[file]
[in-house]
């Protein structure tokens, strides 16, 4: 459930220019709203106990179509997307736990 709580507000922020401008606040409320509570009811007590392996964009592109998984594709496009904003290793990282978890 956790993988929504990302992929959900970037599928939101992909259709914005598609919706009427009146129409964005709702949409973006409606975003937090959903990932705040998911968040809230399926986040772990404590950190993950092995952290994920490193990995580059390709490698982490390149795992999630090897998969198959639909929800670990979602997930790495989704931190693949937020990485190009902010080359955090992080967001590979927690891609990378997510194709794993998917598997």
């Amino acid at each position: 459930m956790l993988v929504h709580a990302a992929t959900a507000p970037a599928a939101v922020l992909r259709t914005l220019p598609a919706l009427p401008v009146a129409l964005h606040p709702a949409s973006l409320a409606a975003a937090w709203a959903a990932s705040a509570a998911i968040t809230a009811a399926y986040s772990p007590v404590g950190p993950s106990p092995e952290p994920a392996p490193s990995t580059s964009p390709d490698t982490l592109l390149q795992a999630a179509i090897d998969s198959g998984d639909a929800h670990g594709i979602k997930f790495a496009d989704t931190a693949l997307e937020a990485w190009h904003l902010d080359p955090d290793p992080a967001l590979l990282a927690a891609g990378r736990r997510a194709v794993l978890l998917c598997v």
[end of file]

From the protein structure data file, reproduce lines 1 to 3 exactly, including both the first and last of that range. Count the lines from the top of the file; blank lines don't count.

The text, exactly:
[in-house]
């Protein structure tokens, strides 16, 4: 459930220019709203106990179509997307736990 709580507000922020401008606040409320509570009811007590392996964009592109998984594709496009904003290793990282978890 956790993988929504990302992929959900970037599928939101992909259709914005598609919706009427009146129409964005709702949409973006409606975003937090959903990932705040998911968040809230399926986040772990404590950190993950092995952290994920490193990995580059390709490698982490390149795992999630090897998969198959639909929800670990979602997930790495989704931190693949937020990485190009902010080359955090992080967001590979927690891609990378997510194709794993998917598997």
């Amino acid at each position: 459930m956790l993988v929504h709580a990302a992929t959900a507000p970037a599928a939101v922020l992909r259709t914005l220019p598609a919706l009427p401008v009146a129409l964005h606040p709702a949409s973006l409320a409606a975003a937090w709203a959903a990932s705040a509570a998911i968040t809230a009811a399926y986040s772990p007590v404590g950190p993950s106990p092995e952290p994920a392996p490193s990995t580059s964009p390709d490698t982490l592109l390149q795992a999630a179509i090897d998969s198959g998984d639909a929800h670990g594709i979602k997930f790495a496009d989704t931190a693949l997307e937020a990485w190009h904003l902010d080359p955090d290793p992080a967001l590979l990282a927690a891609g990378r736990r997510a194709v794993l978890l998917c598997v």